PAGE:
The God of War franchise has undergone a pretty significant sea change in recent years.
While it began as an ultra-violent “spectacle fighter” (otherwise known as a “character action” game) back in 2005 and stayed that way for many years, the 2018 reboot recast the franchise as a sort of chunky action-RPG with a renewed emphasis on storytelling and character drama rather than the ultra-violent visual spectacle for which it was previously known.
2022’s God of War Ragnarok serves as a sequel to that reboot, continuing as it does the 2018 God of War’s gameplay style, over-the-shoulder camera, and focus on Norse mythology.
In our opinion, the God of War Ragnarok PS5 experience is significantly superior to the PS4 game, but it’s also just a must-play all around. Here’s why you simply have to play God of War Ragnarok on PS5 if you haven’t already.
It looks gorgeous
Naturally, the PS5 version of God of War Ragnarok is a visual feast. Whether you’re playing on the Favour Resolution or Favour Performance modes, you’ll get a different treat.
Favour Resolution ensures that God of War Ragnarok can hit 4K, creating absolutely beautiful scenes that you’ll stop and look at just to soak in the graphical fidelity on offer.
Favour Performance, meanwhile, delivers a silky-smooth framerate that feels like poetry in motion to watch, and since the resolution dips to 1440p (upscaling to 4K), you’re not even sacrificing visual fidelity too much.
All of this is presented alongside pin-sharp textures and incredible art design, combining to create what is almost inarguably the PS5’s most visually appealing game. There’s a lot of competition, too, so Kratos should feel special.
It’s got a mature, arresting narrative
While the original God of War games absolutely had their merits, they couldn’t be said to be particularly compelling from a narrative perspective.
The 2005 God of War presented a perfectly absorbing Greek tragedy, but it was mostly about watching the combat unfold and participating in massive and epic boss battles rather than following the story of Kratos.
Subsequent games became more and more ridiculous and over-the-top, so when the 2018 reboot brought things back down to earth, it was a much-needed and much-appreciated move among both God of War fans and neophytes.
As you’d probably expect, God of War Ragnarok delivers another masterclass in storytelling that combines subtle character work with grand, melodramatic emotional themes, creating a story that you’ll follow with bated breath.
The voice work is incredible
One area in which God of War 2018 inarguably shone was its voice acting, and God of War Ragnarok has arguably somehow improved on its predecessor in this respect as well.
Christopher Judge puts in yet another endearingly gruff performance as Kratos, but the real star this time around is Sunny Suljic, who voices Kratos’ teenage son Atreus.
The mischievous boy’s role is expanded greatly in Ragnarok; he gets whole sections of the game entirely to himself, and his voice acting portrays him as mature but insecure, enriching his character and making him feel three-dimensional.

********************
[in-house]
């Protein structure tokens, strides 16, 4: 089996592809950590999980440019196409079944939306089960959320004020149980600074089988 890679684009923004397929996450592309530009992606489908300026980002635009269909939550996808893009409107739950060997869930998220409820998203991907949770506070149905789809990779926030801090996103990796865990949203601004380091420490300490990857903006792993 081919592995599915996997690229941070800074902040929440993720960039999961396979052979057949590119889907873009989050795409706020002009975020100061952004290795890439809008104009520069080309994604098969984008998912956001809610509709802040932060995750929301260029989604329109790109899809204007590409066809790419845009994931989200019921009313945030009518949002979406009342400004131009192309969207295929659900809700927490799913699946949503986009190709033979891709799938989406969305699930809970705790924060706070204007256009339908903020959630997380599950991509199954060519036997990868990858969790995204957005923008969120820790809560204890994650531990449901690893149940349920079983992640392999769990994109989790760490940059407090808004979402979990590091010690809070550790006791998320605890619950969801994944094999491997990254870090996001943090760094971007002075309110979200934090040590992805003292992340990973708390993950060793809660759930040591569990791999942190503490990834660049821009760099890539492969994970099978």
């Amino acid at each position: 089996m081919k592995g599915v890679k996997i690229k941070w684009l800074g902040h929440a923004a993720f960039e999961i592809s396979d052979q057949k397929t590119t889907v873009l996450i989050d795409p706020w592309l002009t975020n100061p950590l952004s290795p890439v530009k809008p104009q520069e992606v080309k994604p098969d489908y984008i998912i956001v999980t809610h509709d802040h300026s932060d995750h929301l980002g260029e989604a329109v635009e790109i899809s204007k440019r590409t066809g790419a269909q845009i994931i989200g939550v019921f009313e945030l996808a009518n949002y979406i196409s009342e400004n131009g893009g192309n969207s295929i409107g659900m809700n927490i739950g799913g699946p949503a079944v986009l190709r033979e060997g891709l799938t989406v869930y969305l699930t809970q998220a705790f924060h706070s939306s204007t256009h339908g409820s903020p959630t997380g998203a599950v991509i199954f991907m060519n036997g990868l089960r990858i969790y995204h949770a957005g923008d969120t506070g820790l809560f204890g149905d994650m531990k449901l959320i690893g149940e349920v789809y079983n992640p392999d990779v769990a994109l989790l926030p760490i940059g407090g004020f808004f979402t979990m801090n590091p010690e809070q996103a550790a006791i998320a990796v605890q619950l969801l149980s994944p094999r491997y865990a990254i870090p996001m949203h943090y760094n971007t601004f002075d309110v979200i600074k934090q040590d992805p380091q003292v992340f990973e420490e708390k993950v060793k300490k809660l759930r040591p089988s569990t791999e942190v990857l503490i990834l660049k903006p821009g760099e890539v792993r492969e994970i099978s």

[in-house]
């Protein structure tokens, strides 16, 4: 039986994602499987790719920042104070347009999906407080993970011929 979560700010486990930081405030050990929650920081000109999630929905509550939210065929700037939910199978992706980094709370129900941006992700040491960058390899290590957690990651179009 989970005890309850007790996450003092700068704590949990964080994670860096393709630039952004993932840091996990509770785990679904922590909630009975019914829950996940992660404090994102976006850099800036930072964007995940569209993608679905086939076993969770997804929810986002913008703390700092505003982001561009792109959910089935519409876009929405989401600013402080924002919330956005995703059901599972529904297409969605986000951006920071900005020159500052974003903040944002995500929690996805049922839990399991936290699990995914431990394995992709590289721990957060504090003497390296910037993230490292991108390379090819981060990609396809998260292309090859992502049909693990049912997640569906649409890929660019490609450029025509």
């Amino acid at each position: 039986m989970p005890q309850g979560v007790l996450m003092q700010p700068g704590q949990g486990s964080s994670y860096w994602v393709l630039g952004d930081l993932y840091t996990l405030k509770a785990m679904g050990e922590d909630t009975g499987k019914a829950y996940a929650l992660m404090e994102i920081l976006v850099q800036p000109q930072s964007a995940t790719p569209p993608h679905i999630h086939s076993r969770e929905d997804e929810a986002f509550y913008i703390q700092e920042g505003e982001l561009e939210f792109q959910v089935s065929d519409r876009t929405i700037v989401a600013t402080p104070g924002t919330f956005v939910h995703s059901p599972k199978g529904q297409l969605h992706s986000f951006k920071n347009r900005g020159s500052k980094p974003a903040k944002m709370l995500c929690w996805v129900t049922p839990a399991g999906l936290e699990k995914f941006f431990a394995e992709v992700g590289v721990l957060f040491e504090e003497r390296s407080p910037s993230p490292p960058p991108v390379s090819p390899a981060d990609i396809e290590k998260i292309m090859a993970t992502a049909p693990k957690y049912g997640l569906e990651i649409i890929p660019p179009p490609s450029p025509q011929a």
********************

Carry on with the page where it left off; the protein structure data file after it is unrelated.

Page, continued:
The supporting cast for God of War Ragnarok is also excellent, especially Adam John Harrington, who plays the brittle genius dwarf Sindri. We won’t spoil that character’s journey, but it’s something special indeed.
The combat feels great
For many, God of War 2018’s combat was a highlight of the experience, but for others, it somewhat lacked in variation and impact, especially when compared to the 2005 original.
These are arguably not criticisms you can throw at the God of War Ragnarok PS5 experience. The combat is varied, brutal, and satisfying, full of crunching blows and nimble movement abilities.
Kratos has access to the Leviathan Axe and the Blades of Chaos at the game’s outset, and without wishing to spoil, he gains access to other weapons later on that not only grant additional movement abilities but also create new combat opportunities.
Whether you prefer Kratos to be a slow-moving monster or an agile warrior, you’ll find plenty of ways to specialise as you see fit, and you’ll also find skill trees that support the kind of play style you want to build.
The Nine Realms are full of diversions
God of War 2018 had plenty of sidequests and extra things to do outside the main story, but God of War Ragnarok has its predecessor easily beat on this front.
Whether you’re hunting down Odin’s ravens throughout the realm, taking part in combat trials in Muspelheim, or finding and slaying special enemies to gain access to unique resources, God of War Ragnarok is packed with side content.
You’ll even find that entire areas of each semi-open world environment are essentially given over entirely to side content, so there may be whole swathes of God of War Ragnarok’s world that you don’t explore on a first playthrough.
Some of this content is, of course, just an excuse to engage in more combat (no bad thing given how great God of War Ragnarok’s combat feels), but elsewhere, you’ll find multi-layered puzzles and even story content you might have missed.
There won’t be a third game in the trilogy
We’re absolutely expecting another God of War game to arrive at some point, and it’ll presumably pit Kratos against the pantheon of another culture. Kratos versus the Egyptian gods, anyone?
However, we know for a fact that the Norse storyline is over, and that we’re only getting two games in this particular saga. This is because lead creative Cory Barlog didn’t want to drag the story out over too long a period of time.
That’s another reason you simply must experience God of War Ragnarok on PS5; it’s the climactic culmination of a two-game saga, and you won’t feel like you’re simply playing the middle child of a trilogy that’s yet to be concluded.